FIGURE 2 shows a modified form of the invention which is useful as anunderwater or cold weather patch. In this form of the invention the components may be packaged in a similar way, that is in a box or carton; however, the technique or method in this form of the invention is slightly different since it is intended for different applications. FIGURE 6 shows diagrammatically the relationship of the ingredients or components in the relative positions they occupy when the patch is about to be applied. This form of the invention is very well suited to making repairs or patches to a boat such as a glass fiber boat below the water line and without taking the boat out of the water, by way of example. In FIG- URE 6 of the drawings numeral 30 designates a flexible plastic sheet which is placed over the patch, that is the components of the patch and the area to be patched to hold the patch. in position during the hardening period and for excluding water from that area. Numeral 35 des ignates a container filled with a self-oxidizing heat generating material capable of generating sutiicient heat to harden the thermosetting resin which is used in this form of the invention. The container 35 may be in the form of a relatively flat envelope as shown, made of a flexible plastic or other similar material. The self-oxidizing material may be any one of a number of commercially known materials of this type which when activated will generate heat at for example, 200 F. These materials may be ignited in any of various known ways such as by an electric are; a mechanically generated spark or by contact with the water itself.
Numeral 37 designates a layer of flexible material such as Mylar which is positioned between the self-oxidizing material and the patching material, i.e., the glass fiber material 39 to keep the patch from sticking to the rest of the components in the patch. This material may constitute the container for the self-oxidizing material. That is, the self-oxidizing material may be in the form of a flat envelope made of Mylar (polyethylene terephthalate) so that one side of the envelope is between the self oxidizing material and the patching material itself. Numeral 39 designates the glass fiber mat or cloth or combination of both and in this form of the invention the mat is pre-impregnated with a suitable thermosetting resin. This resin again may be of a type well known commercially being any one that can be used to preimpregnate the glass fiber mat and then caused to set later when desired by the application of heat at a suitable temperature. Numeral 41 designates a thin membrane placed in a position as shown in FIGURE 6 over the glass fiber material 39 to prevent the water from contaminating the resin while the patch is being placed over the hole. During execution of the method, this membrane is burned, oxidized or otherwise removed by the heat or reaction of the self-oxidizing chemicals.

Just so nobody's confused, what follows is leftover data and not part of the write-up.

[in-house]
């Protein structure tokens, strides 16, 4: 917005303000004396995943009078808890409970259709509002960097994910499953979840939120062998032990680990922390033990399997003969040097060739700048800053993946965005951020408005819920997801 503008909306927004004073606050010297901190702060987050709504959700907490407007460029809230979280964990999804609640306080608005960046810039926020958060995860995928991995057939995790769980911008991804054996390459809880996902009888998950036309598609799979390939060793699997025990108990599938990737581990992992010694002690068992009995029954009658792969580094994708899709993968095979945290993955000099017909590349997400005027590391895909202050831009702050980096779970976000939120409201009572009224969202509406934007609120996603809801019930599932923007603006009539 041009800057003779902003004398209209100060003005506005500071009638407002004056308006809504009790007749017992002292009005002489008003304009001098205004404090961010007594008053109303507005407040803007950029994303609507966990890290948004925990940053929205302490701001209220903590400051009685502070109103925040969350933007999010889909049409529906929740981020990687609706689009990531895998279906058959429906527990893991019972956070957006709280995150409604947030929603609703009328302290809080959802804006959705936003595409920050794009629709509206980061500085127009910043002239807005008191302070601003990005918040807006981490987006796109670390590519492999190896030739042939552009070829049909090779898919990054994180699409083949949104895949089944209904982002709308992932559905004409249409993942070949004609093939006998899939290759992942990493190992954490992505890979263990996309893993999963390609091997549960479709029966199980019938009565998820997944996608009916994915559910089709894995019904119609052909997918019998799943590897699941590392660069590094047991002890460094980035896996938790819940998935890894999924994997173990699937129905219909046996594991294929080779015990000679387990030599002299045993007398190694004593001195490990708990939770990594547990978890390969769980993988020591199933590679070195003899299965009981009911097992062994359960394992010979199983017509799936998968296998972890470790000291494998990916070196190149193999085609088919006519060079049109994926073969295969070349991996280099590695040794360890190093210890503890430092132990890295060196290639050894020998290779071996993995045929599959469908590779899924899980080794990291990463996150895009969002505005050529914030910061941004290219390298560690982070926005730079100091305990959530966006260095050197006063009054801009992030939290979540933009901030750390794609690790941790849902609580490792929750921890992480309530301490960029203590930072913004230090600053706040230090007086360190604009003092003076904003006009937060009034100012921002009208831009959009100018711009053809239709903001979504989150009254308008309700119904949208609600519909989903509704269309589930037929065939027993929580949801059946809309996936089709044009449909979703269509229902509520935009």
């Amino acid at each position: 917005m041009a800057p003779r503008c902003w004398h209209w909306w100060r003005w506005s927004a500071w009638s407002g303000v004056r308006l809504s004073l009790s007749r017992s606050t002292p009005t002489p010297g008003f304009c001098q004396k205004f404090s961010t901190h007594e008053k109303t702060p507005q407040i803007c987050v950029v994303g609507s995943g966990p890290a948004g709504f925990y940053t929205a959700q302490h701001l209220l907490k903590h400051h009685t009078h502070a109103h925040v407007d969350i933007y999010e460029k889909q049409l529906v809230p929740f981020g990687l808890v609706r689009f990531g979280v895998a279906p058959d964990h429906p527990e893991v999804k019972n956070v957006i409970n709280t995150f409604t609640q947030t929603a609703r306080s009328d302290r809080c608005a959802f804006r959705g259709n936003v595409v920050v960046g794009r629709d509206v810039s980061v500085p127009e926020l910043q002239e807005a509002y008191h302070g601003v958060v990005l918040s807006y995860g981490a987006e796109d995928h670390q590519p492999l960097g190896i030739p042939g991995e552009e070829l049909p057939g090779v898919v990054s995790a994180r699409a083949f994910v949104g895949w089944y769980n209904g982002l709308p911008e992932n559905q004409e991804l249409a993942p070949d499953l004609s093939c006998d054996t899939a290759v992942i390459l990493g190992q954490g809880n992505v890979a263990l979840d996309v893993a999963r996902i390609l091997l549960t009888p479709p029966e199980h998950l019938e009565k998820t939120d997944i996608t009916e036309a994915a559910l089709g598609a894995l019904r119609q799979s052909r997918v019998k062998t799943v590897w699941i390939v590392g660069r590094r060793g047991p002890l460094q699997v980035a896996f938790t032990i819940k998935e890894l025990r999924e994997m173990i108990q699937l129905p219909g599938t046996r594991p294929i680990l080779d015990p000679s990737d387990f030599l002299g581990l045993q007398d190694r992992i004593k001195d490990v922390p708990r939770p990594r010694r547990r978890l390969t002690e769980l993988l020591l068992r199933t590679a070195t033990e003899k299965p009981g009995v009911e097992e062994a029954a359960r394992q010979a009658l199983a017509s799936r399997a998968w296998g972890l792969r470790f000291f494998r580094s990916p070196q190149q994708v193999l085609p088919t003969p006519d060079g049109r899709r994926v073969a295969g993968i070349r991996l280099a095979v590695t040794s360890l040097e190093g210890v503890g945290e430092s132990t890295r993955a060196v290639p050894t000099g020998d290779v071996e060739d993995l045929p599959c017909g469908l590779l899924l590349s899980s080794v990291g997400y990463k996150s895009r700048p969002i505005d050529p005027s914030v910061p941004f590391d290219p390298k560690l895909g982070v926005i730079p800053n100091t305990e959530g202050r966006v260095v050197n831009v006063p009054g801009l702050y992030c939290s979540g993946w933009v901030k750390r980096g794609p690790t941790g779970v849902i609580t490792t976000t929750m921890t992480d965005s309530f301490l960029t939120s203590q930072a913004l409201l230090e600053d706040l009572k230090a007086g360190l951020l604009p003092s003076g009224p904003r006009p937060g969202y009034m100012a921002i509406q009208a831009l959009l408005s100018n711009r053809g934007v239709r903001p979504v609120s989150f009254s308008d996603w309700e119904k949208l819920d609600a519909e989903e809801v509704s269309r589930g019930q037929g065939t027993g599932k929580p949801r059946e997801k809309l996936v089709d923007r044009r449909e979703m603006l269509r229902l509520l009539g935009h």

The following is a description of the technique or method of utilization or application of the patch of this form of the invention. The patch, that is the components thereof as described in the foregoing is placed over the hole or area to be patched from the outside, which in the case of a boat or ship where the hole is under water the patch is made from the outside of the hull. In other words, in the assembly of components as shown in FIG- URE 6, the thin membrane 41 is against the area to be patched and the plastic sheet 30 is over the entire patch with the water pressing against it. The pressure of the water against the patch, that is against the plastic sheet 30 holds the patch in position and prevents it from being pushed through the hole by the water pressure.
The self-oxidizing chemicals in container 35 are ignited by any of the several methods referred to above. In a preferred form of doing this, ignition is merely by contact with the water and this is accomplished simply by cutting an opening in the envelope or container 35. The plastic backing sheet 35 is provided with perforations to allow the gases created by oxidi-zation to escape. The means for opening the envelope or container 35 can be inserted through one of the perforations for opening this container. Ignition can also be by way of a mechanically generated spark or electric arc simply by inserting the electrodes into the container or envelope 35 and then energizing the circuit from a local or remote point. The quantity of self-oxidizing chemicals in container 35 is not critical, but in general is simply governed by the time and heat required to harden the patch, that is to set the thermosetting resin. The resin materials are commercially available and depending upon their particular characteristics as commercially available, the character and quantity of the oxidizing chemicals in container 35 is adjusted to provide the necessary degree of heat and time of heating for setting the thermosetting resin.